Ohio teenager was recently vaccinated against her mother's wishes after conducting her research that questioned what she had been told during her childhood
Jill Wheeler, mother of Ethan Lindenberger, 18, vaccinated with her oldest daughter and partially vaccinated oldest son. However, according to the NPR, when she learned that she could refuse immunization, she did not appoint her youngest five children, including Lindenberger.
As a child, Lindenberger told the NPR that his mother told him about the negative side effects of the vaccine, including the theory that they cause brain damage and a debilitating study that vaccines are associated with autism. Given that most of his brothers and sisters had not been vaccinated, the teenager thought it was normal not to immunize.
But at school he learned that all his friends had been vaccinated and decided to consider the discussions themselves. He found that there was "much more evidence" for the benefit of vaccination. Lindenberger showed her mother the disease control and prevention center (CDC) article on how vaccines do not cause autism, but she changed her mind slightly.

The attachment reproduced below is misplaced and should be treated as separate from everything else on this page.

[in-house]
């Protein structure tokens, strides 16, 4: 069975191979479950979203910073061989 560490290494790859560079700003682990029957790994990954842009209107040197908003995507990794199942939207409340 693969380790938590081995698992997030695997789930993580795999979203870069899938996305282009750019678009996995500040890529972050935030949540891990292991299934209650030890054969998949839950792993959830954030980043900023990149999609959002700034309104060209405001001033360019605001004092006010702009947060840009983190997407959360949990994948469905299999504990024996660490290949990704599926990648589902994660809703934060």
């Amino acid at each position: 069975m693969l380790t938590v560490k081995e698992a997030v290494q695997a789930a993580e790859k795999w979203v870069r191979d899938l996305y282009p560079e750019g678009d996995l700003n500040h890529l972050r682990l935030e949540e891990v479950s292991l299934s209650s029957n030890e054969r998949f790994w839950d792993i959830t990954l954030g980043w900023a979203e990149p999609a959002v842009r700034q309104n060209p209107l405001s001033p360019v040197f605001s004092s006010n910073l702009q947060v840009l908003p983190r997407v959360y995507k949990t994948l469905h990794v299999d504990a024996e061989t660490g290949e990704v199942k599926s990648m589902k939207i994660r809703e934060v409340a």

"Its answer was just what they want," said Lindenberger NPR. "I was just broke that, of course, the largest health organization in the world would be written off with a similar conspiracy theory claim."t flu. Although his father, who shares his mother's anti-vaccination beliefs, admitted that an 18-year-old man could do what he wanted, his mother was injured.
"It was how he spitting on me," Undark told Wheeler. "Saying," You don't know anything, I don't trust anything. You don't know what you're talking about. You made a bad decision and I'll fix it. ""
Lindenberger's opinion on vaccination did not change the mind of the mother, but Wheeler said it was a learning experience. Instead of having a child, Wheeler told Undark that she realized she needed to teach her children why she didn't believe it.
CDC recommended vaccination for hepatitis B hepatitis up to two years. A, diphtheria, tetanus, cough, meningitis, pneumococcal bacteria, polio, flu, measles, mumps, rubella and chicken pox.
Although some claim that immunization is unnecessary because diseases such as polio are presently uncommon, CDC has said that there is a great cause for people not to give polio due to vaccination. Until the disease is completely eradicated, CDC said people should be further vaccinated to stop the spread and progress achieved.